FORT MYERS, Fla. — The Red Sox have a 21-year-old rookie shortstop. They have another rookie hoping to someday take over in center field. They have a 25-year-old third baseman who has never played a full season in the bigs.
Just like 1975, when the Sox turned over the middle of their batting order to rookies Jim Rice and Fred Lynn . . . right?
There will never be another season like ’75, when the Gold Dust Twins (so named by then-Globe beat reporter Peter Gammons) took over the Boston baseball scene and pushed the Sox all the way to the seventh game of the World Series.
Baby Boomer New England fans can recite the Lynn-Rice deeds of 1975 the same way they know “Paul Revere’s Ride.”
Lynn hit .331 with 21 homers and 105 RBIs. He won a Gold Glove and was named American League Rookie of the Year and Most Valuable Player. He led the league in runs, slugging, runs produced, and doubles. He remains the only player to win both in the same season, unless you count Ichiro Suzuki, who had already played nine professional seasons in Japan before bringing his talents to Seattle.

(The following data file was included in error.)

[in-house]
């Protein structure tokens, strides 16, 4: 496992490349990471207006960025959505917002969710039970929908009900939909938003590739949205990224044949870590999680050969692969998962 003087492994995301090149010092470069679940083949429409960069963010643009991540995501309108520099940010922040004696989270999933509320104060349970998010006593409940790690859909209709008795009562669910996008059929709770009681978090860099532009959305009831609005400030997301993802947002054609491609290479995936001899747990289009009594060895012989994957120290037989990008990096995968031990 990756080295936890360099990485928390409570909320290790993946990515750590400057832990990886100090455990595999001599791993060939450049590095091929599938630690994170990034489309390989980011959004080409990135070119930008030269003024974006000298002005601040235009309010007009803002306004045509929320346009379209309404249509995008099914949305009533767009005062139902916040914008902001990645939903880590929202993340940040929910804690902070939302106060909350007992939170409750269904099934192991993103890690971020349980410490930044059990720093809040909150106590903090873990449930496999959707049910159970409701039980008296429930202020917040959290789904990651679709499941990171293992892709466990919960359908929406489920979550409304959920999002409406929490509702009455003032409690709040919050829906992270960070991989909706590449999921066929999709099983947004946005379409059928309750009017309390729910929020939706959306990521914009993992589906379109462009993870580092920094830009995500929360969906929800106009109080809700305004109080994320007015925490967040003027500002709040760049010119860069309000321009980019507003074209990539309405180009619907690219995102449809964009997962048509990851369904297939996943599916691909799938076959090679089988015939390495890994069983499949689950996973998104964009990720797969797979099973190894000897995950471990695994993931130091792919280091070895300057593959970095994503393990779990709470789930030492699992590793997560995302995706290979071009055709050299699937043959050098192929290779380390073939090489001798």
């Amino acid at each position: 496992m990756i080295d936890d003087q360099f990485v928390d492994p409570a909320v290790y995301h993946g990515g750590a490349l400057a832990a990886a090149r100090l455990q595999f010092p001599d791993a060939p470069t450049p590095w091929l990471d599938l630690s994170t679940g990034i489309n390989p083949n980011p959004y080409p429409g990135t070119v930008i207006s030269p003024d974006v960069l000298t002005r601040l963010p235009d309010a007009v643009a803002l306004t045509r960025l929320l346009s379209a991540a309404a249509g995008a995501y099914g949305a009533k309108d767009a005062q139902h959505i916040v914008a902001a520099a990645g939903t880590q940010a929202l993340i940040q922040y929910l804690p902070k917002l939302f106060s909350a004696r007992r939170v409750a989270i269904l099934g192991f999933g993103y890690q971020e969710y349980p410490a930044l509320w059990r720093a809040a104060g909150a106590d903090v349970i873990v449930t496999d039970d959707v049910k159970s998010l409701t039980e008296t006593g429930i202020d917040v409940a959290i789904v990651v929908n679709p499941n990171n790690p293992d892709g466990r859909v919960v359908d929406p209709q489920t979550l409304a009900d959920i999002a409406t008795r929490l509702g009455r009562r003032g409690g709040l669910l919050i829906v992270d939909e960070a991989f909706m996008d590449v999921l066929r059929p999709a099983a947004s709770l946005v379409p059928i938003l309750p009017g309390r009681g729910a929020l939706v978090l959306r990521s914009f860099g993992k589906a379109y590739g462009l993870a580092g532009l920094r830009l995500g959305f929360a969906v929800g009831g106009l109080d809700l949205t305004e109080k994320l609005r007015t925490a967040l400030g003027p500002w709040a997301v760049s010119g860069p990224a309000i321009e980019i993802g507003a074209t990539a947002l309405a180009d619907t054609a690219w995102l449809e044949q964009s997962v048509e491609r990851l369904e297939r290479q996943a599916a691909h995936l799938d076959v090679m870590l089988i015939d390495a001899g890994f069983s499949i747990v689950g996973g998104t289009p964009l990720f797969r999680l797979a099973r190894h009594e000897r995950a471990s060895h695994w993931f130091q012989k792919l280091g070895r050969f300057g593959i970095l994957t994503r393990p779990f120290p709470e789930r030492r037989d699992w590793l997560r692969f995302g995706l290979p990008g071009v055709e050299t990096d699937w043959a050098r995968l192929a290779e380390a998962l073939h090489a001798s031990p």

Rice hit .309 with 22 homers and 102 RBIs in 1975. He was eliminated from postseason play Sept. 22 when a Vern Ruhle fastball broke his left wrist.
Bolstered by the infusion of Lynn and Rice to a cast of young players including Dwight Evans, Rick Burleson, and Carlton Fisk, the Sox won the American League East, swept the three-time defending world champion Oakland A’s, then engaged the Cincinnati Reds in one of the greatest World Series ever played.
Fast-forward 39 years, and the Sox have Xander Bogaerts starting at short, Jackie Bradley Jr. pushing to play in center, and Will Middlebrooks (not a rookie) holding down third base as they prepare for Opening Day in Baltimore Monday.